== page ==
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What Makes Your Business Conversations Productive?

All of us spend some time in communications associated with how we make a living.  This likely occurs daily.  Mine are varied and diverse on levels many may not be able to relate to.  On any given day I am in a conversation with a lender about financing of a client project; I am opining on an operational system in long-term care – falling back on my healthcare administration background – or speaking with a community mental health executive about instructional design to add uniformity to their people stabilization efforts.  On another day – if not the same day – I am giving advice to a client on resolving a complex issue impacting or potentially impacting their business or speaking with an insurance executive about what satisfies a reimbursement request associated with a claim.  Diverse might be an understatement.

None of us have time to waste.  It is for this reason that for more than 25 years I have utilized a system that helps me minimize the number of conversations on a subject while prioritizing resolution quickly.  I take this approach:

  1. Use Tools of Preparedness:

Generally, I try and ensure the other party or parties in the conversation have in writing via email or another channel what we need to discuss.  As a result, after an initial greeting, everyone can get right to the meat of the matter.  If something needs to be resolved, there has been an ample opportunity for everyone to think of options and various approaches.  This leads to a better discussion.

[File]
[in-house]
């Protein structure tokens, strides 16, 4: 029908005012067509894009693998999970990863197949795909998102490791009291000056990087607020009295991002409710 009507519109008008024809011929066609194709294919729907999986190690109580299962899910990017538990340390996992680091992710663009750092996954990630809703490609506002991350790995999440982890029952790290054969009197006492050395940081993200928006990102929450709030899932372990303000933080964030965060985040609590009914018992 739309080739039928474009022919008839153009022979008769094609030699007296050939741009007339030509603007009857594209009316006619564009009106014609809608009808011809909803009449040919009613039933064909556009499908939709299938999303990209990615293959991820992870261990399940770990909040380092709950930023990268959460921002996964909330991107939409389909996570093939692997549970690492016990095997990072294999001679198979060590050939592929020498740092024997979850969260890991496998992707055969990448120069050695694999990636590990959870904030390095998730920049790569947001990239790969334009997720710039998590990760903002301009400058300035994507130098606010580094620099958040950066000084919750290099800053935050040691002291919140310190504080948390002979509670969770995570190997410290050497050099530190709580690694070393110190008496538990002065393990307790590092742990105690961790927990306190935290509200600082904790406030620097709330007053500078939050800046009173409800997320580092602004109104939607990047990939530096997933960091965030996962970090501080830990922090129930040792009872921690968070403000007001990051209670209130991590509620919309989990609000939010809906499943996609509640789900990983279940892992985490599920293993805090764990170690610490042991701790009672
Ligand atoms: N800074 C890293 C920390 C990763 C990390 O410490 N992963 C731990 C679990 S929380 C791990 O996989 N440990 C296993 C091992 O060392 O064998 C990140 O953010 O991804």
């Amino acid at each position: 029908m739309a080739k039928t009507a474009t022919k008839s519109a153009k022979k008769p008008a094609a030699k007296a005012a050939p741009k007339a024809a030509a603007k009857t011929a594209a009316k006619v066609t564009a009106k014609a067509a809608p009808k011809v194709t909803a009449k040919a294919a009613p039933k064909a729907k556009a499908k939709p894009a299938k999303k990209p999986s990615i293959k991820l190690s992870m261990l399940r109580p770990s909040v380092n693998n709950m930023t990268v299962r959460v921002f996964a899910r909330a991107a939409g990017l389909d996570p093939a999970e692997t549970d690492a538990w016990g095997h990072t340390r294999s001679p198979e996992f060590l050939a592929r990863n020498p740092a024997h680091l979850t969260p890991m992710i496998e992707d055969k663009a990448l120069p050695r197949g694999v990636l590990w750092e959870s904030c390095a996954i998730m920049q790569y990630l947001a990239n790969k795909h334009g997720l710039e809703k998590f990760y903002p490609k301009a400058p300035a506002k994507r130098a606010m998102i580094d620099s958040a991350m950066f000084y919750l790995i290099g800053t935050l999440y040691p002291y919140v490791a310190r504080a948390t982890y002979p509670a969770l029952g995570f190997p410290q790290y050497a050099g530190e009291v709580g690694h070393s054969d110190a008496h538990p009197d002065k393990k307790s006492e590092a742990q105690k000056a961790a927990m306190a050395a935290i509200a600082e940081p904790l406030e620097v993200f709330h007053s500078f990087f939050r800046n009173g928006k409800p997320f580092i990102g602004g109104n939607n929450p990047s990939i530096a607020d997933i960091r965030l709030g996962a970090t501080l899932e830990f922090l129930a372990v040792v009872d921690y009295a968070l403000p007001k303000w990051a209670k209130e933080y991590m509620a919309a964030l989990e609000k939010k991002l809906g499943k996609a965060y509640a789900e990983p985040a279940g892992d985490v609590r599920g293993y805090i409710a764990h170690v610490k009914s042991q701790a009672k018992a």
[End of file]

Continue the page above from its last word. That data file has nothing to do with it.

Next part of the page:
1. Accept the Purpose of the Interaction:

Humans need pleasantries and ordinarily, we care about one another.  Therefore, it is appropriate for this to be shared, including in business conversations.  However, for efficiency sake these business conversations need to move along rather quickly with the goal of accomplishing the purpose of the conversation.  If the case needs to be made that a methodology used in personnel training should be adjusted or if an insurer needs to be convinced from irrefutable evidence that funding a service requires a different approach, the conversation needs to focus on this priority.  Additionally, all parties must be prepared to listen as much as they are ready to talk.

  1. Justify and Schedule the follow-Up:

Ideally one conversation can bring any matter to resolution.  However, on occasion there is a need for additional research, outreach to other parties or time to think about proposals made.  When this is the case, I always ensure a specific amount of time is committed for this and I seek to schedule the date of the follow-up right then.  At the time of the follow-up conversation, we go right to the matter at hand.

  1. Notes matter

I always take notes, and often will type up a Conversation Record.  This helps me to keep track of the details of the conversation.

These are my strategies and how I minimize unnecessary conversation.  My approach may not work for everyone but has been very meaningful for me.

Thanks for playing along.